College needs input to keep moving forward

Thursday, October 27, 2005

Give the people of the McCook area credit. They treasure McCook Community College, and they will do everything possible to help the college and the area be a leader in education.

That spirit of pride and support was demonstrated again Wednesday, when a crowd of 51 business people, community leaders and college officials gathered at the McCook College Student Union. While vocal in their praise of the advances the Mid-Plains College Area has made under the leadership of Dr. Michael Chipps, members of the group were not content for the college to rest on past accomplishments.

They were looking ahead, trying to envision what changes the college will need to make to be of service to the people of this region.

It's part of a three-year process aimed at sharpening the college's focus for the future, with particular emphasis on the 2006-2009 period.

Called the President's Advisory Council, the roundtable participants offered a number of suggestions, including close working relationships with business and industry to address specific staffing and training needs; additional close-to-home certification classes for public school teachers; expansion of course offerings for the nursing field; increased marketing of the college; fuller use of the college's extensive scholarship opportunities; and development of new programs, including targeted training in welding, ethanol, agriculture, computer applications and business specialties.

One of the challenges the college is facing is the decrease in population in the Mid-Plains Area. From a census count of 103,000 in 1990, the 18 counties in the college area dropped to 93,000 in 2000, and slipped even further -- to an estimated 90,000 -- in 2005.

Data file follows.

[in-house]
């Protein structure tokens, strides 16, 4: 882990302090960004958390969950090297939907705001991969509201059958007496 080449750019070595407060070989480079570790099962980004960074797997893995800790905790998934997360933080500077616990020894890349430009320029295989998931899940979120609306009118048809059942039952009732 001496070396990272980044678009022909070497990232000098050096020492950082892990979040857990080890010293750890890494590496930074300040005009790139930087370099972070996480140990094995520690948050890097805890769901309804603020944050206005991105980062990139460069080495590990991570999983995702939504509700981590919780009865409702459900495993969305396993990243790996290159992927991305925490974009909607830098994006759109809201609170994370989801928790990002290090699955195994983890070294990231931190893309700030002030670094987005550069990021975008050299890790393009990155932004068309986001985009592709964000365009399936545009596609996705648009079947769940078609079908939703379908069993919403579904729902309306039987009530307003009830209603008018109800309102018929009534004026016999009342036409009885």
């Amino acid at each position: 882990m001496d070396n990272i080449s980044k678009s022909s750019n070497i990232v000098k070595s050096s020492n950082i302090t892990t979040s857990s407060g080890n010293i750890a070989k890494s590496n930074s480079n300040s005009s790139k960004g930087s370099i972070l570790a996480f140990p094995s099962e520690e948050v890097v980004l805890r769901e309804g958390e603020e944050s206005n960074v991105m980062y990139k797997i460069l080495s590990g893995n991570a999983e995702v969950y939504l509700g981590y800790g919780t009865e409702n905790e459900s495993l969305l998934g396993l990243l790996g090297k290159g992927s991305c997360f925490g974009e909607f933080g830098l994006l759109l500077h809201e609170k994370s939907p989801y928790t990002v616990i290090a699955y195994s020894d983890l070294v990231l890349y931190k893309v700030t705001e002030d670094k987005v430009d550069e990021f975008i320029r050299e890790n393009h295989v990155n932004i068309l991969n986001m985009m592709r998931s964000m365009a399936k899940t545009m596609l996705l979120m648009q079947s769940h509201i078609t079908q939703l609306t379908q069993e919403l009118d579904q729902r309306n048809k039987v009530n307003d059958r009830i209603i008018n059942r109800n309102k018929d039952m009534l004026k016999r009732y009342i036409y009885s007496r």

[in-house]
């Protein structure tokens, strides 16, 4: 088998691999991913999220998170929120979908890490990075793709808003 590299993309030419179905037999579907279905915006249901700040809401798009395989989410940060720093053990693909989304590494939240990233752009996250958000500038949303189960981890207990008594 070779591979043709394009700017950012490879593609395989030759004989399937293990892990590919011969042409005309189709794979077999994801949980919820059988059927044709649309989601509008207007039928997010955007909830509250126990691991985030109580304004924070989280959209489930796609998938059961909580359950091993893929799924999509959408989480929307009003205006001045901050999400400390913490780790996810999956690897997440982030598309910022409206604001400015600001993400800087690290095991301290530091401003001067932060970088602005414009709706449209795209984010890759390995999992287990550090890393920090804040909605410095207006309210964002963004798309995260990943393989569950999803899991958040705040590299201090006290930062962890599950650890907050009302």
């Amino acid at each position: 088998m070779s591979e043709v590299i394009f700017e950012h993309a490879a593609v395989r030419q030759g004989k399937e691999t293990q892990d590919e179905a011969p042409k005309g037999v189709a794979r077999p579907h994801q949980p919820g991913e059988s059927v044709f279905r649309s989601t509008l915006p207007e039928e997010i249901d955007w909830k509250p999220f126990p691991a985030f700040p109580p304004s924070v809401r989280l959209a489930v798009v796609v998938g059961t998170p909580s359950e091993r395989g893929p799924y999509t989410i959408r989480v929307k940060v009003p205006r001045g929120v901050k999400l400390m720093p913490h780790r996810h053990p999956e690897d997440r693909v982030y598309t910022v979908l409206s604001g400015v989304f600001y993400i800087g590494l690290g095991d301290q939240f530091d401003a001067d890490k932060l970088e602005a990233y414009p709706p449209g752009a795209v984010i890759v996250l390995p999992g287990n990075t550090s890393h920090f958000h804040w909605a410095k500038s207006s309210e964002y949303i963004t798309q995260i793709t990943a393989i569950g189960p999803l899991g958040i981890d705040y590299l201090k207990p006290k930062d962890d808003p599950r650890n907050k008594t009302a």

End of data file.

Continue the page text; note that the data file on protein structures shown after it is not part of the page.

Still, the Mid-Plains Area is doing a better job, on a percentage basis, of serving the area's educational needs than are colleges in other locations. With 17,000 people taking classes in some form (credit or non-credit) in the past year, Mid-Plains reached 16 percent of the area's population. That's as much as four times higher than the educational use rate in other areas, Dr. Chipps said.

One of the reasons for the college's popularity is the affordable cost. Per credit hour cost in the Mid-Plains Area, including fees, is $60 to $70. That is less than half the cost for college courses in most locations, Dr. Chipps pointed out.

Yes, this area is fortunate to be served by the colleges of the Mid-Plains Area, including the McCook and North Platte campuses and the attendance centers in Imperial, Valentine, Broken Bow and Ogallala. But we cannot be content with past successes. Citizen support -- and suggestions -- are essential to keep the college moving forward.

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